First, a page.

Nonetheless, the divide between Trump and Clinton voters reflects a broader divergence of opinion over quite how bad things are in Wilkes-Barre.

“I’m seeing a great deal of development,” says Anna Mae Stanley, a Clinton voter who works with victims of domestic violence.

“There are a lot of major companies that have facilities around here – Amazon, American Eagle. There’s a lot more opportunity around here, I feel, than there was when I left college here 30 years ago. I’m seeing it.”

Yet when, during the election campaign, she spoke to friends in California – where she spent 30 years of her life – Stanley would tell them that she could see Trump winning.

“A lot of people like him, and I think she [Clinton] just had too much accumulated baggage,” she says, sipping coffee in the sunshine on her work break.

“Trump was appealing to working-class white Americans. All his talk of making the country great again seems to have resonated. She couldn’t really find a way to make herself resonate with any one group of people.”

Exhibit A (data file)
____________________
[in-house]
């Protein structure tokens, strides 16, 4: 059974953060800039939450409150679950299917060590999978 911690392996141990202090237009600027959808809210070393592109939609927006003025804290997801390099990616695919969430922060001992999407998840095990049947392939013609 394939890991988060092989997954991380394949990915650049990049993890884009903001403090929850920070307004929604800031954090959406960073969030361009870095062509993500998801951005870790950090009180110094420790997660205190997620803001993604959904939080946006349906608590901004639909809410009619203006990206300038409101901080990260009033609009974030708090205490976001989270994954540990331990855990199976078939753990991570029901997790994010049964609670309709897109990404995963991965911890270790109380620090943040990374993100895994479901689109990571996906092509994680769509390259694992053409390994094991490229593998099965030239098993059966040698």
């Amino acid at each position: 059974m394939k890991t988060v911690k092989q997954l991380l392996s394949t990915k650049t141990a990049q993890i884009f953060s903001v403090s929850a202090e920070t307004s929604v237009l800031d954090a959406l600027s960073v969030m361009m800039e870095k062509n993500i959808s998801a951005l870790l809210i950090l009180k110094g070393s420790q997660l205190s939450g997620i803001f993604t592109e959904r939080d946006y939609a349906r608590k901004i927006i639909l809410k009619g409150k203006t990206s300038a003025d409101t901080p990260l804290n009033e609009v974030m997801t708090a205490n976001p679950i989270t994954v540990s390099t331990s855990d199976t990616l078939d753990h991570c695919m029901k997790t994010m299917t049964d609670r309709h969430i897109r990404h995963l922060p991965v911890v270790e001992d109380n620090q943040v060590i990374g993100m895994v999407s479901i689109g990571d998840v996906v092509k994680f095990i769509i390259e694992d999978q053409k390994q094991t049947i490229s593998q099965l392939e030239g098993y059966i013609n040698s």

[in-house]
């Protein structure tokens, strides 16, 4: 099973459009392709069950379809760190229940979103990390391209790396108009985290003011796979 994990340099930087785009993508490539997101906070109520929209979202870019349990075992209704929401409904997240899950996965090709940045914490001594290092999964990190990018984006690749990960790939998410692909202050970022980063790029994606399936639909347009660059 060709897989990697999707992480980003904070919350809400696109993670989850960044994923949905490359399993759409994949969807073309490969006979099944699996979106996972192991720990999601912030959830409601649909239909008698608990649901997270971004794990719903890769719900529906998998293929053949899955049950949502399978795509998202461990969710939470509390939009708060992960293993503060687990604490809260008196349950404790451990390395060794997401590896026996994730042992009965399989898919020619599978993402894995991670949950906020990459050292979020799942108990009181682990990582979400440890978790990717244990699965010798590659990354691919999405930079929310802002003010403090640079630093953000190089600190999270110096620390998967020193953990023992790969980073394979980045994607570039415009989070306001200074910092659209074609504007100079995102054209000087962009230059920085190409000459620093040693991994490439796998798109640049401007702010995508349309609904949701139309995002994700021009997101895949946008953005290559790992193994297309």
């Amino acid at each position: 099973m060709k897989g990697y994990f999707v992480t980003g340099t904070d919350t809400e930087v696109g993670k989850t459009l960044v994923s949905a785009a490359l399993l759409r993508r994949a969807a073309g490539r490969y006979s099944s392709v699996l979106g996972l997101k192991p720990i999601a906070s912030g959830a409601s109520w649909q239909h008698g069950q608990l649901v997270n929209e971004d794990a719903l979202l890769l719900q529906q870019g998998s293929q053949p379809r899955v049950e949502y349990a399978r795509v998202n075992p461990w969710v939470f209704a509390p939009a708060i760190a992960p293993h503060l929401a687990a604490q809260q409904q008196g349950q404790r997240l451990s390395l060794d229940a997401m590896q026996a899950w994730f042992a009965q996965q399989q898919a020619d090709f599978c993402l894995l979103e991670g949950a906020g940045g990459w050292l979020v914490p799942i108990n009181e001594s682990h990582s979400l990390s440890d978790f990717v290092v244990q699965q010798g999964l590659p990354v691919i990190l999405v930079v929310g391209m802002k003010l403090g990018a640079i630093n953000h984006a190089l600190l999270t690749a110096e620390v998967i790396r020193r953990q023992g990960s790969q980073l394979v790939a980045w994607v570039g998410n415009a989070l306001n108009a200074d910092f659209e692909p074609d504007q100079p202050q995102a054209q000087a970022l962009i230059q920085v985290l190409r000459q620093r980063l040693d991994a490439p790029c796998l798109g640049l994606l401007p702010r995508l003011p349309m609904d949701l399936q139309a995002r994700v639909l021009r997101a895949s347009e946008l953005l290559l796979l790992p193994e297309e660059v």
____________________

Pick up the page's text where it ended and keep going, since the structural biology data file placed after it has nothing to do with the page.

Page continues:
Politically incorrect language

For Thomas Baldino, a professor of political science at Wilkes University, Trump found a receptive audience in a county where his base – older, whiter, less educated – was well-represented.

He succeeded in portraying some of Obama’s biggest achievements, such as Obamacare and the Dodd-Frank financial regulation measures, as failures, and his simple, politically incorrect language went down well.

“When Trump criticised Obama’s weak leadership skills and said America had suffered in the international community, that was tapping into another dimension of voters here,” says Baldino.

“Many people in this county have either served in the military or have family members who have served. When these same people hear that their sacrifices mean less because of weak leadership, they want someone who will deliver a strong America. Trump was very successful in making that argument.”